From the early 1970s, the wing supported worldwide tanker task forces by deploying KC-135 aircraft to Europe, Alaska, Greenland, and the Pacific. In 1975, the 3d ACCS was inactivated and its specialized EC-135s were transferred to the 70th Air Refueling Squadron for the Post-Attack Command and Control System mission. Also in 1975, the unit was transferred to the Eighth Air Force.
The unit was redesignated as the 305th Air Refueling Wing, Heavy on 1 February 1978.
From August 1990 to June 1991, the unit deployed personnel and aircraft to provide refueling support for air operations to and in Southwest Asia. During the First Gulf War, aircraft and personnel from the 305th were primarily assigned to the 1703rd and 1709th Provisional Air Refueling Wings at King Khalid Military City (KKMC) and at Royal Saudi Air Force Air Force Base Jeddah, respectively. The 305th Wing also delivered food to the Kurds in Northern Iraq, April–May 1991.
The Post-Attack Command and Control System mission was inactivated, and, the EC-135 aircraft were retired in May 1992. The unit was redesignated the 305th Air Refueling Wing on 1 September 1991.
305th Air Mobility Wing
On 1 June 1992, Strategic Air Command (SAC) was inactivated and the 305th realigned to the newly established Air Mobility Command (AMC), merging former SAC air refueling aircraft with strategic and tactical theater airlift aircraft operated by the former Military Airlift Command (MAC), the latter also having been inactivated on the same date. The wing was also redesignated as the 305th Air Mobility Wing (305 AMW) on 1 October 1994.
The 1993 Base Realignment and Closure Commission directed realignment of Grissom Air Force Base to the Air Force Reserve, and, the 305th Air Refueling Wing phased-out operations there in 1994. The KC-135R-equipped 70th and 305th Air Refueling Squadrons were inactivated. In addition, the EC-135G/L radio-relay aircraft, as part of the PACCS system, were also retired.
The 305 Air Mobility Wing was moved without personnel or equipment to McGuire Air Force Base, New Jersey, replacing the 438th Airlift Wing on 1 October 1994. At McGuire, the wing controls three squadrons of Boeing C-17A Globemaster III transports and Douglas KC-10A Extender air-refueling aircraft.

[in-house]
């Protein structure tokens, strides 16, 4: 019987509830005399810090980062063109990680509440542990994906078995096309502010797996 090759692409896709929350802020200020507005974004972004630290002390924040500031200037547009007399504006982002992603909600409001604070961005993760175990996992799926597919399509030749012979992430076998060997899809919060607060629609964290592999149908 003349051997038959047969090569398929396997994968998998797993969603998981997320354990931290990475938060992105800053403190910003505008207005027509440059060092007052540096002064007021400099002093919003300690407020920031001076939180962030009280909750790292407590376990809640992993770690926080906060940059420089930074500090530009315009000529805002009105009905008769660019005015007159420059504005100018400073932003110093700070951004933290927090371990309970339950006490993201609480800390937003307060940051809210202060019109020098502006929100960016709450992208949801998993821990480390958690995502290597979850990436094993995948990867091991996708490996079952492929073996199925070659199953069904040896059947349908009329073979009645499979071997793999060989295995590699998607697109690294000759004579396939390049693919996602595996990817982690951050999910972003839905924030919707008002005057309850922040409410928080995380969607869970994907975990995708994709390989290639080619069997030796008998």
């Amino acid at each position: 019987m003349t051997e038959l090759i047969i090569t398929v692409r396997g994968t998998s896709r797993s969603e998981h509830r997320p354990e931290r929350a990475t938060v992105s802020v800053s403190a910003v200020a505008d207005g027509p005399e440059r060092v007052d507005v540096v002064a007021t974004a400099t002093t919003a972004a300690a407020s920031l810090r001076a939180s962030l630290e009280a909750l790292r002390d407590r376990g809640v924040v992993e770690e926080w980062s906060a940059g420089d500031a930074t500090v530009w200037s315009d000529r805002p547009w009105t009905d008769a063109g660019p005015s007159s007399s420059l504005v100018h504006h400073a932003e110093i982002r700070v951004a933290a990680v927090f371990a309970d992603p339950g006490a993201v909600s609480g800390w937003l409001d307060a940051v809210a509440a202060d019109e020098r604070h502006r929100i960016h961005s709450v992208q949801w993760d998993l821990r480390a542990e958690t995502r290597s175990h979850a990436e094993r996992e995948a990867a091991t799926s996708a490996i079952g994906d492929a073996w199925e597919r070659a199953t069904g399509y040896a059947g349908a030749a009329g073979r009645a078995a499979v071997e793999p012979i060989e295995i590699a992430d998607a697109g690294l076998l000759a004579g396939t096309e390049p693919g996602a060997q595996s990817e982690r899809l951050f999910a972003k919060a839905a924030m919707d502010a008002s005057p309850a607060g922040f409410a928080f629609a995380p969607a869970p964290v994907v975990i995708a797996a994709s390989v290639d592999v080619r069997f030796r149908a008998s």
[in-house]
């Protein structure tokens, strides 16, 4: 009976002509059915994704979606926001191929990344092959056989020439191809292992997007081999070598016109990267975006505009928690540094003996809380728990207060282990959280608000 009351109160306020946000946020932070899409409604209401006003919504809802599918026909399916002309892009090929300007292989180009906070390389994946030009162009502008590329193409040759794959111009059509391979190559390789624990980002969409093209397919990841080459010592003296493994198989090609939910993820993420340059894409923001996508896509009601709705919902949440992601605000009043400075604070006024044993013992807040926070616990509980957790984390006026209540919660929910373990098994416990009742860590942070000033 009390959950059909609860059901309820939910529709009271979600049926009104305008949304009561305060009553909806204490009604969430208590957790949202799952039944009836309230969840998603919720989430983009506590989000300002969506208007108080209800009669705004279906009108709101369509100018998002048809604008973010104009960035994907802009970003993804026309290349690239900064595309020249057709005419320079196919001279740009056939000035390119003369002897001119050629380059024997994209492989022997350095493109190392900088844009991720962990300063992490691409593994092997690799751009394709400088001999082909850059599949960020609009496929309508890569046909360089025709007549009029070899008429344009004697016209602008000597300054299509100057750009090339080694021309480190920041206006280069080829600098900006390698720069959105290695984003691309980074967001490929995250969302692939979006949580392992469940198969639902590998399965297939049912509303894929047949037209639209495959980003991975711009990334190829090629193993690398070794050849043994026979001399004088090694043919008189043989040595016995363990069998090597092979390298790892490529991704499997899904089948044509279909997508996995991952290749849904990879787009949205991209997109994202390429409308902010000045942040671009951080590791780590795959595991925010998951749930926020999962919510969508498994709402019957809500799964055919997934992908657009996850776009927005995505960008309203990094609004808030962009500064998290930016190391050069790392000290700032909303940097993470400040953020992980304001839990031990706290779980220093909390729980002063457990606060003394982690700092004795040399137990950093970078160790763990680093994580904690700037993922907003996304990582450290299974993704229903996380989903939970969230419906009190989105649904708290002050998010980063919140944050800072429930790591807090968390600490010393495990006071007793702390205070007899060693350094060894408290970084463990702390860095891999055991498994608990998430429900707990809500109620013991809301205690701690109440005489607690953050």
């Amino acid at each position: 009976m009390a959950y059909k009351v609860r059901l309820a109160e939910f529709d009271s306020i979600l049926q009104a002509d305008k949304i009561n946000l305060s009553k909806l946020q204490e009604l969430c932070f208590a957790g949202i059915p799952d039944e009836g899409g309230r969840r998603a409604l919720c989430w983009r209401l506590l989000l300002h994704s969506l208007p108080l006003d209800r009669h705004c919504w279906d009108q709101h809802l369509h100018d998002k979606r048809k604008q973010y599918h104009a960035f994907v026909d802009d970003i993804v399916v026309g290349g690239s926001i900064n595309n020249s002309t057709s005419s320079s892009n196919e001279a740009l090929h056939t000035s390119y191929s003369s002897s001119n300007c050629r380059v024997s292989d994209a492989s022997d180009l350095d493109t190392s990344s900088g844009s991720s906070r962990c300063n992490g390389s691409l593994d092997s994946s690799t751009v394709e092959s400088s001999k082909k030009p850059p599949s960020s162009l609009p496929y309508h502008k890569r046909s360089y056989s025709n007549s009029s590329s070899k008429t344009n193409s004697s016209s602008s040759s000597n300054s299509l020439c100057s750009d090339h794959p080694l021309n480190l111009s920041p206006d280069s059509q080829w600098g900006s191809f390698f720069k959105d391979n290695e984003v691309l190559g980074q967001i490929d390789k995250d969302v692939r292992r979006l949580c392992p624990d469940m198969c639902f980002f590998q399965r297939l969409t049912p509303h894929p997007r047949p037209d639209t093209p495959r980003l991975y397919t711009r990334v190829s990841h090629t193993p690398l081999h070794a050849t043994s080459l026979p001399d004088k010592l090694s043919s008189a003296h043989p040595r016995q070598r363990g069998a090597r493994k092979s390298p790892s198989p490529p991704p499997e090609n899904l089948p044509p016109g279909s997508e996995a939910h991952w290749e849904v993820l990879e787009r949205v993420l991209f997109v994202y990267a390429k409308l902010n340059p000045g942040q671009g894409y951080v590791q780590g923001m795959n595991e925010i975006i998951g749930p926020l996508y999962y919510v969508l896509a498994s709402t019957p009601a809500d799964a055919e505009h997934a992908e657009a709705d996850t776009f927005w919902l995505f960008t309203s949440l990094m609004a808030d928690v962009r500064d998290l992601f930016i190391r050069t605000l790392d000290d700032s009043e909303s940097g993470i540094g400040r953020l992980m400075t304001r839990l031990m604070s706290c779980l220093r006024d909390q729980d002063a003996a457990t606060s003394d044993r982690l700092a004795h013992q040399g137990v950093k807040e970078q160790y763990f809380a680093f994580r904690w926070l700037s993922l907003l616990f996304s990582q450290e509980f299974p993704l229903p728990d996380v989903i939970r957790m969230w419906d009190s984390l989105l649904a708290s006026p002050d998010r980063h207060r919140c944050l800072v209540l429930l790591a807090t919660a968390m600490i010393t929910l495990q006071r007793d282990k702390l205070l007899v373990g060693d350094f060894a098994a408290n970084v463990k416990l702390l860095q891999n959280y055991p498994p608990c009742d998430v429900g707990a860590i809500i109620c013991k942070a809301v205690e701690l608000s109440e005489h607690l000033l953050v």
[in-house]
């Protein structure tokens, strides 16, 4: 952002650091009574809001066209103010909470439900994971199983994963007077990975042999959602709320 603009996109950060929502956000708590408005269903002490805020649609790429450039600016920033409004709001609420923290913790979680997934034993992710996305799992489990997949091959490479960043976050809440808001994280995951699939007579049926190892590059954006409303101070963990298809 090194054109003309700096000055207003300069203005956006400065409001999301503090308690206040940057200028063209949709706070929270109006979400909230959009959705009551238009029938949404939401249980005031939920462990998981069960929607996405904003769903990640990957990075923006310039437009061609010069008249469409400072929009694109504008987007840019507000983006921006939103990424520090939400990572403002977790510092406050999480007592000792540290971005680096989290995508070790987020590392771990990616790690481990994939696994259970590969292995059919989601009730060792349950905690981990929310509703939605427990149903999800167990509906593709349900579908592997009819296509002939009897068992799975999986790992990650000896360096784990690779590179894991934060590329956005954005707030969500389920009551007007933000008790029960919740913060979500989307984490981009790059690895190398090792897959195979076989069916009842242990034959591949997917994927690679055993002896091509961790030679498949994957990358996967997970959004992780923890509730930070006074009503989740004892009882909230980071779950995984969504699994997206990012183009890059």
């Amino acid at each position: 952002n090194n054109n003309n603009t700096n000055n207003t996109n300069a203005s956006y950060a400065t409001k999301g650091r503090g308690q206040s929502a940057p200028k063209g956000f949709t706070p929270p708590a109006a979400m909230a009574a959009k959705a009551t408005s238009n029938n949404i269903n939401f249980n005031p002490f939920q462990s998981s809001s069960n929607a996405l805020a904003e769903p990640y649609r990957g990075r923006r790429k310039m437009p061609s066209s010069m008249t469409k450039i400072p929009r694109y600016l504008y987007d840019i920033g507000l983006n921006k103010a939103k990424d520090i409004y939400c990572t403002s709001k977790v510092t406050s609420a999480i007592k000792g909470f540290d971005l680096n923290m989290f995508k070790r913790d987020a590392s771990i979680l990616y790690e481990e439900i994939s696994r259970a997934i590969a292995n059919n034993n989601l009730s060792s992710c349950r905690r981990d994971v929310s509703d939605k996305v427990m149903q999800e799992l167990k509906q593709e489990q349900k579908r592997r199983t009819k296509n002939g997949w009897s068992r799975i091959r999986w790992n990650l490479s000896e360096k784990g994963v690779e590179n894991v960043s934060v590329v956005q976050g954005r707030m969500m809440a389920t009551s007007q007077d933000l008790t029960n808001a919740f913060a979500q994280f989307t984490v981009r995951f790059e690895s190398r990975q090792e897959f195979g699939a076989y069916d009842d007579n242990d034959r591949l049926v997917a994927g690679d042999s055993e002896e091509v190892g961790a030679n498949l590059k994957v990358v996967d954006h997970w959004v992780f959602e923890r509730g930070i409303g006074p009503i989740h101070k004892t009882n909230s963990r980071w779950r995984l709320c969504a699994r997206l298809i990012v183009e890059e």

The 305 Air Mobility Wing is currently operational at Joint Base McGuire-Dix-Lakehurst, New Jersey which has more than 55 years of service. It also operates in parallel with its Air Force Reserve Command "Associate" wing, the 514th Air Mobility Wing (514 AMW), which operates the same KC-10 and C-17 aircraft. The 305 AMW also works with the 108th Air Refueling Wing (108 ARW) at Joint Base McGuire-Dix-Lakehurst, an Air Mobility Command-gained unit of the New Jersey Air National Guard, operating the KC-135R Stratotanker.
On 3 March 2009, the 305 Air Mobility Wing underwent significant changes due to BRAC 2005. The wing no longer provides installation support for McGuire - the 87th Air Base Wing (87th ABW) now provides the installation support. When the two wings divided, the 305th Mission Support and Medical Groups transferred to the 87th ABW to become the 87th Mission Support and Medical Groups. The 305th Maintenance and Operations Groups continue to provide a responsive, combat-ready mobility and expeditionary capability for United States. However, by virtue of the same BRAC 2005 legislation, the 305th Air Mobility Wing not only controls air operations at McGuire, but also those at Naval Support Activity Lakehurst (with the exception of the test strip). In effect, this places the 305 AMW Commander as the single airfield authority at both McGuire and Lakehurst.